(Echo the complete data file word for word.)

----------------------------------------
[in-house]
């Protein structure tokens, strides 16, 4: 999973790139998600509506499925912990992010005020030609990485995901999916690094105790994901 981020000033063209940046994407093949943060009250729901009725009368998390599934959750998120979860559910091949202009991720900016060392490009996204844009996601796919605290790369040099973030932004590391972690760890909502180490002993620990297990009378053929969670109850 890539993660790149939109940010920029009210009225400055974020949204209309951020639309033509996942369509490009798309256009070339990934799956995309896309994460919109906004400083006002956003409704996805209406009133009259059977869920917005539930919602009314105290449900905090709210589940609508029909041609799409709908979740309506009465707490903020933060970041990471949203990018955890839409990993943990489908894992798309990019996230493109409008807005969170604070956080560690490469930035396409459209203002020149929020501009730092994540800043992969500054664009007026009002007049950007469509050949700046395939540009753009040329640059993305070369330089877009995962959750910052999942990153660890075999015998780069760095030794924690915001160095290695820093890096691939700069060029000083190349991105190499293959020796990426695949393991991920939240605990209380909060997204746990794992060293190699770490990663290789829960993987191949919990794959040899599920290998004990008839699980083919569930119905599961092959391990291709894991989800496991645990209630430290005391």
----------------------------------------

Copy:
[in-house]
């Protein structure tokens, strides 16, 4: 999973790139998600509506499925912990992010005020030609990485995901999916690094105790994901 981020000033063209940046994407093949943060009250729901009725009368998390599934959750998120979860559910091949202009991720900016060392490009996204844009996601796919605290790369040099973030932004590391972690760890909502180490002993620990297990009378053929969670109850 890539993660790149939109940010920029009210009225400055974020949204209309951020639309033509996942369509490009798309256009070339990934799956995309896309994460919109906004400083006002956003409704996805209406009133009259059977869920917005539930919602009314105290449900905090709210589940609508029909041609799409709908979740309506009465707490903020933060970041990471949203990018955890839409990993943990489908894992798309990019996230493109409008807005969170604070956080560690490469930035396409459209203002020149929020501009730092994540800043992969500054664009007026009002007049950007469509050949700046395939540009753009040329640059993305070369330089877009995962959750910052999942990153660890075999015998780069760095030794924690915001160095290695820093890096691939700069060029000083190349991105190499293959020796990426695949393991991920939240605990209380909060997204746990794992060293190699770490990663290789829960993987191949919990794959040899599920290998004990008839699980083919569930119905599961092959391990291709894991989800496991645990209630430290005391």